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APPENDIX E 179 Richard A. Friesner is professor of chemistry at Columbia University. He received his B.S. degree in chemistry from the University of Chicago and his Ph.D. from the University of California, Berkeley. Following postdoctoral work at the Massachusetts Institute of Technology, he joined the Chemistry Depart- ment at the University of Texas at Austin before moving to Columbia in 1990. His research, involving both analytical and computational theory, includes the application of quantum chemical methods to biological systems, development of molecular mechanics force fields and models for continuum salvation, computa- tional methods for protein folding and structural refinement, prediction of pro- tein-ligand binding affinities, and calculation of electron transfer rates in com- plex molecules and materials. James R. Heath is the Elizabeth W. Gilloon Professor of Chemistry at the California Institute of Technology and he is the director of the California NanoSystems Institute, which was formed by California Governor Grey Davis in December 2000. Until 2003, he was professor of chemistry and biochemistry at the University of California, Los Angeles (UCLA). He received a B.Sc. degree in chemistry from Baylor University and a Ph.D. degree in chemistry from Rice University. Following postdoctoral work at the University of California, Berke- ley, he was a research staff member at the IBM T.J. Watson Research Laborato- ries in Yorktown Heights, New York, from 1991 until 1994 when he joined the UCLA faculty. Heath's research interests focus on "artificial" quantum dot solids and quantum phase transitions in those solids; molecular electronics architecture, devices, and circuitry; and the spectroscopy and imaging of transmembrane pro- teins in physiological environments. He is a fellow of the American Physical Society and has received the Jules Springer Award in Applied Physics (2000), the Feynman Prize (2000), and the Sackler Prize in the Physical Sciences (2001~. Dimitrios Maroudas is Professor of chemical engineering at the University of Massachusetts, Amherst. Prior to accepting his present position in 2002, he was professor of chemical engineering at the University of California, Santa Bar- bara, and a visiting associate professor in the Department of Chemical Engineer- ing at the Massachusetts Institute of Technology for the academic year 2000- 2001. He graduated from the National Technical University of Athens with a diploma in chemical engineering, received his Ph.D. in chemical engineering with a minor in physics from the Massachusetts Institute of Technology, and did postdoctoral research at IBM's T.J. Watson Research Center, Yorktown Heights, New York. Professor Maroudas' research interests are in the area of theoretical and computational materials science and engineering. His research aims at the predictive modeling of structure, properties, dynamics, processing, and reliability of electronic and structural materials, especially semiconductor and metallic thin films and nanostructures used in the fabrication of electronic, optoelectronic, and photovoltaic devices. He has received a Faculty Early Career Development (CA- REER) Award from the National Science Foundation, a Camille Dreyfus Teacher- Scholar Award, and several teaching awards.

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180 APPENDIX E Linda R. Petzold is professor in the Departments of Mechanical and Envi- ronmental Engineering, and Computer Science, and Director of the Computa- tional Science and Engineering Program at the University of California, Santa Barbara. From 1978 to 1985 she was a member of the Applied Mathematics Group at Sandia National Laboratories in Livermore, California, and from 1985 to 1991 she was group leader of the Numerical Mathematics Group at Lawrence Livermore National Laboratory. From 1991 to 1997 she was professor in the Department of Computer Science at the University of Minnesota. She received her Ph.D. in computer science in 1978 from the University of Illinois. Her re- search interests include numerical ordinary differential equations, differential- algebraic equations, and partial differential equations, discrete stochastic systems, sensitivity analysis, model reduction, parameter estimation and optimal control for dynamical systems, multiscale simulation, scientific computing, and prob- lem-solving environments. Dr. Petzold was awarded the Wilkinson Prize for Nu- merical Software in 1991 and the Dahlquist Prize for numerical solution of differ- ential equations in 1999. George C. Schatz is professor of chemistry at Northwestern University. He received a B.S. degree from Clarkson University and a Ph.D. in chemistry from California Institute of Technology in 1976. His research is aimed at understand- ing the interaction of light with nanoparticles and with nanoparticle aggregates. He is also actively working on structural modeling of DNA melting and of mo- lecular self assembly processes. In addition, he is interested in time-dependent chemical processes such as bimolecular reactions and collisional energy transfer. He is a fellow of the American Physical Society, the American Association for the Advancement of Science, the International Academy of Quantum Molecular Science, and the American Academy of Arts and Sciences. He is a recipient of the Max Planck Research Award and serves as senior editor of the Journal of Physi- cal Chemistry. Larry L. Smarr is the Harry E. Gruber Professor of Computer Science and Information Technologies at the Jacobs School's Department of Computer Sci- ence and Engineering at the University of California, San Diego (UCSD). He is the founding institute director of the California Institute for Telecommunications and Information Technology, which brings together more than 200 faculty from UCSD and the University of California, Irvine and more than 50 industrial part- ners to research the future development of the Internet. Prior to moving to UCSD in 2000, he was on the faculty of the University of Illinois at Urbana-Champaign Departments of Physics and of Astronomy, where he conducted observational, theoretical, and computational-based research in relativistic astrophysics. In 1985 he was named the founding director of the National Center for Supercomputing Applications (NCSA) at the University of Illinois, and in 1997, he also became the director of the National Computational Science Alliance, comprised of more than 50 universities, government labs, and corporations linked with NCSA in a national-scale virtual enterprise. Smarr was an undergraduate at the University of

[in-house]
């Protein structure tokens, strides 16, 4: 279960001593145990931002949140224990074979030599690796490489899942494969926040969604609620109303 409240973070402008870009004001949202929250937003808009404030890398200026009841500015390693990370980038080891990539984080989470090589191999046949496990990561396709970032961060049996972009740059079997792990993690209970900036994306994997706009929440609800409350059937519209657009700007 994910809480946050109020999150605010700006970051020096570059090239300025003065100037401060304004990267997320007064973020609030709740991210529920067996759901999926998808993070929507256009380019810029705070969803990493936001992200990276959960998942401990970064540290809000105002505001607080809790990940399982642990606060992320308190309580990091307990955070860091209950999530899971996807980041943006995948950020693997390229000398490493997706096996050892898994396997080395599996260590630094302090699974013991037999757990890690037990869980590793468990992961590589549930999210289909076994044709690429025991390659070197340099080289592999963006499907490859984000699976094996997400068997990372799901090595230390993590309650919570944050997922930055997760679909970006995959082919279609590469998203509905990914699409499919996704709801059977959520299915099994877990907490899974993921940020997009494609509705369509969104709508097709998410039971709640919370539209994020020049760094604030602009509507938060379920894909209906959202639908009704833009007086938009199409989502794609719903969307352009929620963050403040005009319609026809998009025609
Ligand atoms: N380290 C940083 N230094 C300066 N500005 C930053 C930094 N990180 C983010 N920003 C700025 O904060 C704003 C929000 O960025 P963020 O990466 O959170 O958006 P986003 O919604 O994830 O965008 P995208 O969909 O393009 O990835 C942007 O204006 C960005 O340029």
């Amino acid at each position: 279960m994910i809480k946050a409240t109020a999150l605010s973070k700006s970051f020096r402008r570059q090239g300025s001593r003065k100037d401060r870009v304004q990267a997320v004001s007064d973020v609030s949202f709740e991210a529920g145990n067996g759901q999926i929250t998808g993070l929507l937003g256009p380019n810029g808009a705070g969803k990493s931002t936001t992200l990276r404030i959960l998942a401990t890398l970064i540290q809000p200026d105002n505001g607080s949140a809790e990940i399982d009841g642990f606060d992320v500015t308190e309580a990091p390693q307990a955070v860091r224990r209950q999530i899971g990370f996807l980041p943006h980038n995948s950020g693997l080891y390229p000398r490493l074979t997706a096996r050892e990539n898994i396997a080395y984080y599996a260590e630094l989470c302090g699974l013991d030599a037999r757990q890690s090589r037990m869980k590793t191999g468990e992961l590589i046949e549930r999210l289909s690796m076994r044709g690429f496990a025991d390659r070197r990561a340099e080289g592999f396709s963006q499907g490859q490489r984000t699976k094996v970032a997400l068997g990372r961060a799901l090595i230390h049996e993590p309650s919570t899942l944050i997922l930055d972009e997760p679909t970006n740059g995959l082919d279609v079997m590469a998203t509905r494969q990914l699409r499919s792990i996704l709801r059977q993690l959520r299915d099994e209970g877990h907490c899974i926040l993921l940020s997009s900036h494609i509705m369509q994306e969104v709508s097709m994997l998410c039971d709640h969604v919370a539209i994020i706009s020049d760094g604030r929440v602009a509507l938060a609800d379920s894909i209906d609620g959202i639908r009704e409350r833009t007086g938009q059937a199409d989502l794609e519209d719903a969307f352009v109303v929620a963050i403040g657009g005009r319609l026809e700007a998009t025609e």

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APPENDIX E 181 Missouri; he earned a master's at Stanford University and his doctorate from the University of Texas at Austin. He did postdoctoral work at Princeton University and was a junior fellow in the Harvard University Society of Fellows. He is a fellow of the American Physical Society and the American Academy of Arts and Sciences, and he received the 1990 Delmer S. Fahrney Gold Medal for Leader- ship in Science or Technology from the Franklin Institute. Dr. Smarr is a member of the National Academy of Engineering. Ellen B. Stechel is manager of the Emissions Compliance Engineering De- partment for Ford Motor Company, North America Engineering, where she re- cently served as implementation manager for Ford's Accelerated Catalyst Cost Reduction Opportunity Program. Formerly, she was manager of the Chemistry and Environmental Science Department in the Scientific Research Laboratories at Ford Motor Company She received her A.B. in mathematics and chemistry from Oberlin College, her M.S. in physical chemistry from the University of Chicago, and her Ph.D. in chemical physics also from the University of Chicago. After a postdoctoral research position at UCLA, she joined the technical staff at Sandia National Laboratories, becoming manager of the Advanced Materials and Device Sciences Department in 1994. She left Sandia to accept a position at Ford Motor Company in 1998. She has served as a senior editor for the Journal of Physical Chemistry and has been active in several professional societies, includ- ing the American Vacuum Society (where she is currently a trustee). Dennis ,1. Underwood is Vice President for discovery informatics and com- putational sciences at Infinity Pharmaceuticals, Inc., in Cambridge, Massachu- setts. Before assuming his current position in 2003, he was a Director at Bristol- Myers Squibb, Wilmington (formerly DuPont Pharmaceuticals). He received his B.Sc. degree and his Ph.D. degree in physical organic chemistry at Adelaide Uni- versity. Following postdoctoral work at Rockefeller University and Cornell Uni- versity, he returned to Australia for additional postdoctoral work at the Common- wealth Scientific and Industrial Research Organisation (CSIRO) Division of Applied Organic Chemistry and then at the Australian National University. In 1985 he joined the molecular modeling group at the Merck Research Laborato- ries where he remained as head of molecular modeling until 1998. During this time, his research included the structure-based design of human leukocyte elastase inhibitors, virtual screening methodologies and studies of G-protein coupled re- ceptors. Dr. Underwood moved to DuPont Pharmaceuticals as a senior director in 1998 and was responsible for both discovery informatics and the molecular de- sign group. In his current position, he is responsible for structural biology (pro- tein crystallography) and molecular design. In this role he has continued with development of novel computer methodologies aimed at drug discovery and de- velopment and has continued his work on structure-based design on G-protein coupled receptors as drug targets.